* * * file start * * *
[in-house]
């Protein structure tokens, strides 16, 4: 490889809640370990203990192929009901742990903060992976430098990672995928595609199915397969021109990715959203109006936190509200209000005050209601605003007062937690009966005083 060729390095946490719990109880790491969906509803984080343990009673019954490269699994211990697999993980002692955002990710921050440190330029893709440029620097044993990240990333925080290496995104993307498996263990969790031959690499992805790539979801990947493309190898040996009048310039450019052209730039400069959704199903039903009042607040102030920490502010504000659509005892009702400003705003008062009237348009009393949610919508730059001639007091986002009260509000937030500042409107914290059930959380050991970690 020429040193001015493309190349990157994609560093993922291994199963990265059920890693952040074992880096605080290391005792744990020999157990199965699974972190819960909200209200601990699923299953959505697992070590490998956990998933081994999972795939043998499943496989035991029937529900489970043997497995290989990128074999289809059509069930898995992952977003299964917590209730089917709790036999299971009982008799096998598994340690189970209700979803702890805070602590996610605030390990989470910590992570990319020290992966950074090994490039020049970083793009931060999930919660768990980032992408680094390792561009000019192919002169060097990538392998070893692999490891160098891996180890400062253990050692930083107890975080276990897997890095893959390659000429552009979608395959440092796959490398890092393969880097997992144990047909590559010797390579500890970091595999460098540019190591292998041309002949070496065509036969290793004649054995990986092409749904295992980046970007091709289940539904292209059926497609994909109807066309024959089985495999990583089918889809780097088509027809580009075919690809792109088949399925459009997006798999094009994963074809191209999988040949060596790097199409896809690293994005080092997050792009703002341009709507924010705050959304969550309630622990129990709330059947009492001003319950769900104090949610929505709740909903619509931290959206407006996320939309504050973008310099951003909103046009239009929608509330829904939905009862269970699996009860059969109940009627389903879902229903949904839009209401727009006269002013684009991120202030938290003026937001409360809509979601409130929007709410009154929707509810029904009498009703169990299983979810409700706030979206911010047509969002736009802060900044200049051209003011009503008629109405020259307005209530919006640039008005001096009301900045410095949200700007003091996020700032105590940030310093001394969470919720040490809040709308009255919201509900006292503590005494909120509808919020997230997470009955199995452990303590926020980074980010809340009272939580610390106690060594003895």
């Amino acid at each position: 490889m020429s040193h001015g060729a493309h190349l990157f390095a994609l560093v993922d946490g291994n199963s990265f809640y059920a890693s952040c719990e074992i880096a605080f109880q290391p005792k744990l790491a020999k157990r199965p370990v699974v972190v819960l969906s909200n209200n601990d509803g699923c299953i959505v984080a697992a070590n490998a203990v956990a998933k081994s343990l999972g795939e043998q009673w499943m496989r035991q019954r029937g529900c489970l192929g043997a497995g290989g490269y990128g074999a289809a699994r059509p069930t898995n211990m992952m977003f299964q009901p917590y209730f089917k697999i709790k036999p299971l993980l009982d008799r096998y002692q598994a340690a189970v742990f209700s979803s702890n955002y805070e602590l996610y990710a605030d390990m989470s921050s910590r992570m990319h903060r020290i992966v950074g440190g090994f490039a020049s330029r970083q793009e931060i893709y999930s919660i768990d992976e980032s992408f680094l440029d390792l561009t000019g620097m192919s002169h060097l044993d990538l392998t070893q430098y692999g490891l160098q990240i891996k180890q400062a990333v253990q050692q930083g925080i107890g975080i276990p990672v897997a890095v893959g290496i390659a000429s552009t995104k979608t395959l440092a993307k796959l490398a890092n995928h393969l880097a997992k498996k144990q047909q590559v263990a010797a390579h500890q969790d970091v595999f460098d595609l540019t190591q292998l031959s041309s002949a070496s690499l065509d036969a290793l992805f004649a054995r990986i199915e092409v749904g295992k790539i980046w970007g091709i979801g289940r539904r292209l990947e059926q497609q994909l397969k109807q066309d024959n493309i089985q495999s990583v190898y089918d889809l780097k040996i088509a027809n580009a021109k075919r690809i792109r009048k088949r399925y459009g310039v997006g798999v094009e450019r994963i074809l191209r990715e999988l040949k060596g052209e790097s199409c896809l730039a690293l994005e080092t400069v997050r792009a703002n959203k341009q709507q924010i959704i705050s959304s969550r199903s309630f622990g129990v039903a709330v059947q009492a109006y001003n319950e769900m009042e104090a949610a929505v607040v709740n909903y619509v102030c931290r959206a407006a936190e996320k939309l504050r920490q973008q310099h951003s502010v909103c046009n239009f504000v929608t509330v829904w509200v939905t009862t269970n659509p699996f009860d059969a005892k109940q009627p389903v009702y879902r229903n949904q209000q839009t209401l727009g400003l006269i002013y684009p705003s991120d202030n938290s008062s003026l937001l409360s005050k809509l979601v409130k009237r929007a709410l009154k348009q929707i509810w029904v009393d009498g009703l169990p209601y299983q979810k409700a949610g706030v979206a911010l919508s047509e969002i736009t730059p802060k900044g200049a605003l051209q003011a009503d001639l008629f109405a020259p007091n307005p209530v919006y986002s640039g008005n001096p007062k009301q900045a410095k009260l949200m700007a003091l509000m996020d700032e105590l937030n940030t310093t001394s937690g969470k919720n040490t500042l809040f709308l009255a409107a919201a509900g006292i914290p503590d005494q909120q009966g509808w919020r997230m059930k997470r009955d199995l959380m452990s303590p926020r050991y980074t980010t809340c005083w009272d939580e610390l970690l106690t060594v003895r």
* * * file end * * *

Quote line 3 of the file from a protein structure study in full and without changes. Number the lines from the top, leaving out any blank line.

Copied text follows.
């Amino acid at each position: 490889m020429s040193h001015g060729a493309h190349l990157f390095a994609l560093v993922d946490g291994n199963s990265f809640y059920a890693s952040c719990e074992i880096a605080f109880q290391p005792k744990l790491a020999k157990r199965p370990v699974v972190v819960l969906s909200n209200n601990d509803g699923c299953i959505v984080a697992a070590n490998a203990v956990a998933k081994s343990l999972g795939e043998q009673w499943m496989r035991q019954r029937g529900c489970l192929g043997a497995g290989g490269y990128g074999a289809a699994r059509p069930t898995n211990m992952m977003f299964q009901p917590y209730f089917k697999i709790k036999p299971l993980l009982d008799r096998y002692q598994a340690a189970v742990f209700s979803s702890n955002y805070e602590l996610y990710a605030d390990m989470s921050s910590r992570m990319h903060r020290i992966v950074g440190g090994f490039a020049s330029r970083q793009e931060i893709y999930s919660i768990d992976e980032s992408f680094l440029d390792l561009t000019g620097m192919s002169h060097l044993d990538l392998t070893q430098y692999g490891l160098q990240i891996k180890q400062a990333v253990q050692q930083g925080i107890g975080i276990p990672v897997a890095v893959g290496i390659a000429s552009t995104k979608t395959l440092a993307k796959l490398a890092n995928h393969l880097a997992k498996k144990q047909q590559v263990a010797a390579h500890q969790d970091v595999f460098d595609l540019t190591q292998l031959s041309s002949a070496s690499l065509d036969a290793l992805f004649a054995r990986i199915e092409v749904g295992k790539i980046w970007g091709i979801g289940r539904r292209l990947e059926q497609q994909l397969k109807q066309d024959n493309i089985q495999s990583v190898y089918d889809l780097k040996i088509a027809n580009a021109k075919r690809i792109r009048k088949r399925y459009g310039v997006g798999v094009e450019r994963i074809l191209r990715e999988l040949k060596g052209e790097s199409c896809l730039a690293l994005e080092t400069v997050r792009a703002n959203k341009q709507q924010i959704i705050s959304s969550r199903s309630f622990g129990v039903a709330v059947q009492a109006y001003n319950e769900m009042e104090a949610a929505v607040v709740n909903y619509v102030c931290r959206a407006a936190e996320k939309l504050r920490q973008q310099h951003s502010v909103c046009n239009f504000v929608t509330v829904w509200v939905t009862t269970n659509p699996f009860d059969a005892k109940q009627p389903v009702y879902r229903n949904q209000q839009t209401l727009g400003l006269i002013y684009p705003s991120d202030n938290s008062s003026l937001l409360s005050k809509l979601v409130k009237r929007a709410l009154k348009q929707i509810w029904v009393d009498g009703l169990p209601y299983q979810k409700a949610g706030v979206a911010l919508s047509e969002i736009t730059p802060k900044g200049a605003l051209q003011a009503d001639l008629f109405a020259p007091n307005p209530v919006y986002s640039g008005n001096p007062k009301q900045a410095k009260l949200m700007a003091l509000m996020d700032e105590l937030n940030t310093t001394s937690g969470k919720n040490t500042l809040f709308l009255a409107a919201a509900g006292i914290p503590d005494q909120q009966g509808w919020r997230m059930k997470r009955d199995l959380m452990s303590p926020r050991y980074t980010t809340c005083w009272d939580e610390l970690l106690t060594v003895r």